MVDH: So there are pieces of equipment, trucks, for instance… they can be autonomous, but they require large openings. Our mines are going deeper, we’re mining lower grades. So the opening size needs to come down so you have less to worry about geotechnical stuff.
When I operated it, we used it for high speed development. So we were achieving rates that we would never achieve otherwise. Getting to the ore is the golden goose. You’ve got to get to the ore. That’s where the money is. That’s where the revenue is. If you can develop there quicker, that’s perfect. Once you’re there, you’re ready to produce. Like I said, you already have an escape way and you already have a material handling system. Just go. Move forward.
RV: Speaking of moving forward, as someone who has seen nearly five decades in the mining industry, how do you think Railveyor will be accepted by the next generation?
MVDH: Let’s be honest, the world is changing. The industry is very much ready for safe, clean mining. Reducing our carbon footprint is a big catchphrase. The generation that is coming is very attuned to that. My generation didn’t actually help that in a lot of ways. We weren’t on board. We didn’t understand it.
When we talk about design and operations and engineering and technology – this generation, they get it. They really do. My grandson is seven years old. I’ve had the iPhone for however many years they’ve been out. He does things with an iPhone I still can’t do!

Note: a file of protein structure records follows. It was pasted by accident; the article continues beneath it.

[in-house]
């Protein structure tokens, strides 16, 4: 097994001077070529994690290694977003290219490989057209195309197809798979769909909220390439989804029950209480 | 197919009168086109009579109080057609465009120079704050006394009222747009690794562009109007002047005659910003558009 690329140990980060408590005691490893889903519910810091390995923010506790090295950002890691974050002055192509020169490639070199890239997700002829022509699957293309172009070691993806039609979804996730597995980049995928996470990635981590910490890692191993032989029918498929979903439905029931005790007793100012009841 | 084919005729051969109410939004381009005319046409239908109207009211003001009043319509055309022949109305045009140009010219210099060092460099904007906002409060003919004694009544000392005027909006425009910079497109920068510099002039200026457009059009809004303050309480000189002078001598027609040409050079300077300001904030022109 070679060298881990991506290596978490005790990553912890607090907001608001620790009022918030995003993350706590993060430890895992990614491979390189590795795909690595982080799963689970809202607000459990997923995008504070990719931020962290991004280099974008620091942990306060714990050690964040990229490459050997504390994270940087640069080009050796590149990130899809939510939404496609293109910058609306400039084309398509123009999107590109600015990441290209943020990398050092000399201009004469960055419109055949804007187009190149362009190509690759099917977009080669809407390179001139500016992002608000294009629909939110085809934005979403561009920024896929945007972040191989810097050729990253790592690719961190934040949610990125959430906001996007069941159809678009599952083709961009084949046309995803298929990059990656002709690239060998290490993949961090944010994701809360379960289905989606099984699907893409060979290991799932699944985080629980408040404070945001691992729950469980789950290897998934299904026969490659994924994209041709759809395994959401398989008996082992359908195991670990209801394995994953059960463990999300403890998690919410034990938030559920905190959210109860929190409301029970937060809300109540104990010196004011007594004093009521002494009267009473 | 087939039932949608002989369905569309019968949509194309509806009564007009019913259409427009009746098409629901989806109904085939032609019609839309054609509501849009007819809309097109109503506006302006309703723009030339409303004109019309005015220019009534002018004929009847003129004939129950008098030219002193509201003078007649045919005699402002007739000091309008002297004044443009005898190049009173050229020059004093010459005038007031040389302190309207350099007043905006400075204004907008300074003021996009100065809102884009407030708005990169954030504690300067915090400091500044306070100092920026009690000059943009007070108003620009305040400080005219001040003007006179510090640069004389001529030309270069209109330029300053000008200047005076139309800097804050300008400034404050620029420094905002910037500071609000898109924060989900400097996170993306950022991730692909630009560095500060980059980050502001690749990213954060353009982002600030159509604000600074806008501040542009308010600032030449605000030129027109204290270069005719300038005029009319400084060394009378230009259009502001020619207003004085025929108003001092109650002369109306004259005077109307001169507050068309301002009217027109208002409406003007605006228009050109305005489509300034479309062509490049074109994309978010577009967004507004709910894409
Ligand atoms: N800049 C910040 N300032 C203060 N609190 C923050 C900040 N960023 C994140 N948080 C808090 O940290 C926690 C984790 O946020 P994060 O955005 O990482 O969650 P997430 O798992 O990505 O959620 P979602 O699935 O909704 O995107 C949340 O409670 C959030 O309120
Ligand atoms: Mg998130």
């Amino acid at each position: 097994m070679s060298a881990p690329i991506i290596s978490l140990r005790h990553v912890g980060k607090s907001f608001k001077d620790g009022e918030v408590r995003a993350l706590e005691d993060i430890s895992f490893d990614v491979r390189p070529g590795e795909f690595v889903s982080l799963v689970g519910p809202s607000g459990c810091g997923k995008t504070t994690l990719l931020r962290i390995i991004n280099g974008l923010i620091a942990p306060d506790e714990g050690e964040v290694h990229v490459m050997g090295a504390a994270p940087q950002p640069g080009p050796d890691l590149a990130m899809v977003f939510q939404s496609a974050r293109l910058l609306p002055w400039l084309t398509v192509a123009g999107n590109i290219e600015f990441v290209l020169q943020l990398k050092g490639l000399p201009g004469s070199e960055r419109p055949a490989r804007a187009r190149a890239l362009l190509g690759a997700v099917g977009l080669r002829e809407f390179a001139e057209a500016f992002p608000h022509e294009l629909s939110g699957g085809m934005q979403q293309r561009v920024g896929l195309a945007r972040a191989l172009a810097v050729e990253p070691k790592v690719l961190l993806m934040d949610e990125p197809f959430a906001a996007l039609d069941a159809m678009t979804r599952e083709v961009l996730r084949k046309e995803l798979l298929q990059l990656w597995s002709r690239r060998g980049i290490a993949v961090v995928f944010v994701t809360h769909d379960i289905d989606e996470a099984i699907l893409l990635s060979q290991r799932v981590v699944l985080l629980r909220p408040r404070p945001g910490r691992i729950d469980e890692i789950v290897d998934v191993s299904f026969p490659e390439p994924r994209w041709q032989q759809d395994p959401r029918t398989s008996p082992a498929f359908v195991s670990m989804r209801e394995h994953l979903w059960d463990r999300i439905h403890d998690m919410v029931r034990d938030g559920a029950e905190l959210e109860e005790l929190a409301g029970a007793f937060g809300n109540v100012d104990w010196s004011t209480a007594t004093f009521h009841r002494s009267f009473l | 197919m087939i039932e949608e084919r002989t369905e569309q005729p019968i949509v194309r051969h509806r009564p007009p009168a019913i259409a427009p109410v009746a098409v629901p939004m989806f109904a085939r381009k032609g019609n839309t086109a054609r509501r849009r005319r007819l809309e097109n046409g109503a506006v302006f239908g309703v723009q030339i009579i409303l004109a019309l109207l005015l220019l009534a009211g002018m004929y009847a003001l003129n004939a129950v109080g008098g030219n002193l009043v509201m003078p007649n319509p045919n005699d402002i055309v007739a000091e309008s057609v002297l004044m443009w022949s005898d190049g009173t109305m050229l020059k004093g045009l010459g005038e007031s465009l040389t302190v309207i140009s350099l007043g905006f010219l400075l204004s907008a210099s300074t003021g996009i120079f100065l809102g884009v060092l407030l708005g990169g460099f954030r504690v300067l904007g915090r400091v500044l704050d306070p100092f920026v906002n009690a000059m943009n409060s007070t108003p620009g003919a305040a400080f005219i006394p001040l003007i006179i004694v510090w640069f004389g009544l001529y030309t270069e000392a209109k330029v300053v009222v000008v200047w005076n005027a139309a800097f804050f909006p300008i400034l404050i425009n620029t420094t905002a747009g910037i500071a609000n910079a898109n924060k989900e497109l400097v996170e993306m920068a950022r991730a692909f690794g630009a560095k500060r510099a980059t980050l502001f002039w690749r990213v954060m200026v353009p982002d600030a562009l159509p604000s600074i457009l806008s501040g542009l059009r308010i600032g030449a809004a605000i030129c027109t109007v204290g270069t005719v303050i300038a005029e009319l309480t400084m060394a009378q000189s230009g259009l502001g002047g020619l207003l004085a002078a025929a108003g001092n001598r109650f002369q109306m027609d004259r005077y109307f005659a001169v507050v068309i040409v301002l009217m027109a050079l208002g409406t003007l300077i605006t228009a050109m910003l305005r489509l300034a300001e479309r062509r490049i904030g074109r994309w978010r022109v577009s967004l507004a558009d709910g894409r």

So I think the generation that’s here now will take us to where we need to be. They will adopt the technologies. They have a much more open mind because they’ve lived through technology their whole lives. For me, when I started life, what was a cell phone? Never heard of it.
Now there’s more computing power in my cell phone than there was in my first computer. So, you know, I think this generation will absolutely get it. They will take the technology to the levels it needs to be for mining, for anything in this world. They will make it happen, definitely. And they’re open to it.
We’d like to thank Michael Van Der Hooft for allowing us to interview him and for telling such an interesting story about developing the Railveyor pilot program at Copper Cliff 114. Of course, our technology has come a long way since those pioneering days. We’ve taken the lessons learned by Michael and a host of other collaborators and customers to fully commercialize the Railveyor system and deploy it in locations around the globe.
If you’re interested in how Railveyor can revolutionize new mine design at your company or fit into an existing application for the best in safe, clean and profitable material handling, please contact our team today by filling out the form below.